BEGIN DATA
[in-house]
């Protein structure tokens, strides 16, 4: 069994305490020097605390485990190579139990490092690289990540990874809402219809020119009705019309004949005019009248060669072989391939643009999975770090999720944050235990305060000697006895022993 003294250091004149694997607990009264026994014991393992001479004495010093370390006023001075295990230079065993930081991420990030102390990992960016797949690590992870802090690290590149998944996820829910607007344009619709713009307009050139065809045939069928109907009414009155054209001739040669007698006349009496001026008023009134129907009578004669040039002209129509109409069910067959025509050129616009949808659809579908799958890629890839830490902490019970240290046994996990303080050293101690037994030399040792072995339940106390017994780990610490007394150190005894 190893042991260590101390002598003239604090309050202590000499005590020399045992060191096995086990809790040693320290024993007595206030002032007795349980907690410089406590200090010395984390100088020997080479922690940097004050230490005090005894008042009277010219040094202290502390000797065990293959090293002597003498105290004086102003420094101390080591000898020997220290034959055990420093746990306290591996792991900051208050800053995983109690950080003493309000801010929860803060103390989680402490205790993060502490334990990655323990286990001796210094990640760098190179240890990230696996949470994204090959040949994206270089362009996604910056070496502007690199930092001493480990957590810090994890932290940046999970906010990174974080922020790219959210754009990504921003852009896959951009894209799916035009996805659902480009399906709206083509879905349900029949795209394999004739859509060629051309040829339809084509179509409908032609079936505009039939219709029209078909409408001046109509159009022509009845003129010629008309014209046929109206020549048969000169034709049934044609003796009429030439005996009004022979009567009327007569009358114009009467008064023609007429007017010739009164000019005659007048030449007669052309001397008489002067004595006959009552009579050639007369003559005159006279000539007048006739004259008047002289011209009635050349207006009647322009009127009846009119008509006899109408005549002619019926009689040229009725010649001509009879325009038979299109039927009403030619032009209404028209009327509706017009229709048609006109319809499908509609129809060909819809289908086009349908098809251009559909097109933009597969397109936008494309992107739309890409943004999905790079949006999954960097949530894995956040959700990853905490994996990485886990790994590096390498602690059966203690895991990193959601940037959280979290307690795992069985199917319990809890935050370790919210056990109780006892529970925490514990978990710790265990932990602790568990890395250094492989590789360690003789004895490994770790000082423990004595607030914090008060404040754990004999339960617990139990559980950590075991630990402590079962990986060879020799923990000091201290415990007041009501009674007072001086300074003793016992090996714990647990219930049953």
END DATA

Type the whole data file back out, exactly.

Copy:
[in-house]
């Protein structure tokens, strides 16, 4: 069994305490020097605390485990190579139990490092690289990540990874809402219809020119009705019309004949005019009248060669072989391939643009999975770090999720944050235990305060000697006895022993 003294250091004149694997607990009264026994014991393992001479004495010093370390006023001075295990230079065993930081991420990030102390990992960016797949690590992870802090690290590149998944996820829910607007344009619709713009307009050139065809045939069928109907009414009155054209001739040669007698006349009496001026008023009134129907009578004669040039002209129509109409069910067959025509050129616009949808659809579908799958890629890839830490902490019970240290046994996990303080050293101690037994030399040792072995339940106390017994780990610490007394150190005894 190893042991260590101390002598003239604090309050202590000499005590020399045992060191096995086990809790040693320290024993007595206030002032007795349980907690410089406590200090010395984390100088020997080479922690940097004050230490005090005894008042009277010219040094202290502390000797065990293959090293002597003498105290004086102003420094101390080591000898020997220290034959055990420093746990306290591996792991900051208050800053995983109690950080003493309000801010929860803060103390989680402490205790993060502490334990990655323990286990001796210094990640760098190179240890990230696996949470994204090959040949994206270089362009996604910056070496502007690199930092001493480990957590810090994890932290940046999970906010990174974080922020790219959210754009990504921003852009896959951009894209799916035009996805659902480009399906709206083509879905349900029949795209394999004739859509060629051309040829339809084509179509409908032609079936505009039939219709029209078909409408001046109509159009022509009845003129010629008309014209046929109206020549048969000169034709049934044609003796009429030439005996009004022979009567009327007569009358114009009467008064023609007429007017010739009164000019005659007048030449007669052309001397008489002067004595006959009552009579050639007369003559005159006279000539007048006739004259008047002289011209009635050349207006009647322009009127009846009119008509006899109408005549002619019926009689040229009725010649001509009879325009038979299109039927009403030619032009209404028209009327509706017009229709048609006109319809499908509609129809060909819809289908086009349908098809251009559909097109933009597969397109936008494309992107739309890409943004999905790079949006999954960097949530894995956040959700990853905490994996990485886990790994590096390498602690059966203690895991990193959601940037959280979290307690795992069985199917319990809890935050370790919210056990109780006892529970925490514990978990710790265990932990602790568990890395250094492989590789360690003789004895490994770790000082423990004595607030914090008060404040754990004999339960617990139990559980950590075991630990402590079962990986060879020799923990000091201290415990007041009501009674007072001086300074003793016992090996714990647990219930049953």